{¶ 9} After reviewing the record, the trial court denied plaintiff's motion for a new trial, stating:

[I]t would be reasonable for the jury to have concluded:

A.  Plaintiff failed to meet her burden of proof and establish that Defendant proximately caused her alleged injury.   Again, the damages sought were only those for the alleged loss in milk production.

B. Plaintiff failed to sufficiently prove that she suffered any damages, i.e. a loss in milk production directly attributable to Defendant's actions.

 C. Plaintiff failed to mitigate her alleged damages by not repairing the fence for two days, by not acquiring hay or other roughage for the cattle while they were so confined, by not attempting to temporarily repair the fence so the cattle could graze before the fence was permanently repaired, etc.

 {¶ 10} A trial court's denial of a motion for a new trial is reviewed for an abuse of discretion.  Yungwirth v. McAvoy (1972), 32 Ohio St.2d 285, 286, 61 O.O.2d 504, 291 N.E.2d 739.

{¶ 11} Plaintiff sought money damages for a loss of milk production proximately caused by defendant's negligence.   At trial, everyone agreed that defendant's negligence proximately caused plaintiff to lose some money.   For example, prior to jury deliberations, the trial court discussed the proposed jury instructions and proximate causation, stating:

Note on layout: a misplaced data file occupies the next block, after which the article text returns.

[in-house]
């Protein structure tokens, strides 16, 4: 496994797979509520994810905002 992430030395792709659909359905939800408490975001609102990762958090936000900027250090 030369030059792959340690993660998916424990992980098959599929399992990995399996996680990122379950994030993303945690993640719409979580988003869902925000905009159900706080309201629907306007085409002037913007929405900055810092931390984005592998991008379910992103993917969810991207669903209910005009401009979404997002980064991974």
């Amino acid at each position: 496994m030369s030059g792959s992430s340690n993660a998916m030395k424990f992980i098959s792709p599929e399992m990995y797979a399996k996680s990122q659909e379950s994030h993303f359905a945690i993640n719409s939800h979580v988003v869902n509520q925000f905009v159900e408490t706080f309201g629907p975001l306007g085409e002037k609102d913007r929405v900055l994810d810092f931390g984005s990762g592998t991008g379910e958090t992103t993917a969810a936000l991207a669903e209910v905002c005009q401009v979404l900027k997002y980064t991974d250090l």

{¶ 12} “The record should reflect that the parties and Counsel are present in court, that the jury is not.   Extended discussion was held in chambers.   The Court submitted a proposed set of instructions to Counsel.   The Court's proposed instructions were based on the concept of comparative negligence.

{¶ 13} “After extended discussion, the Court believes that both Counsel agree that comparative negligence is not an issue.   That the Defendant admits negligence, the Defendant admits proximately causing the damages, the Defendant disputes the amounts of damages and the Plaintiff did not mitigate damages.”

{¶ 14} During closing arguments, defendant's counsel conceded that some damages should be awarded, stating:

{¶ 15} “You heard [plaintiff's counsel] in his closing refer [sic] I wasn't going to come up here and try to feed you a line so to speak.   I wasn't going to say, there is no damages, give me a verdict for zero.   I can't do that in good conscious [sic].   I have to try a case I believe in.   And I truly believe that there are some damages.   Do I believe there are $40,000.00 in damages?   No way.   Not even close.

{¶ 16} “However, are there some damages?   Yeah, there are some damages.”

{¶ 17} Defendant's counsel suggested that $7,000 was a reasonable and fair amount for his client to pay Plaintiff.

{¶ 18} The trial court instructed the jury:  “Defendant has admitted the Defendant was negligent.   The Defendant acknowledges that some damages were proximately caused to Plaintiff.”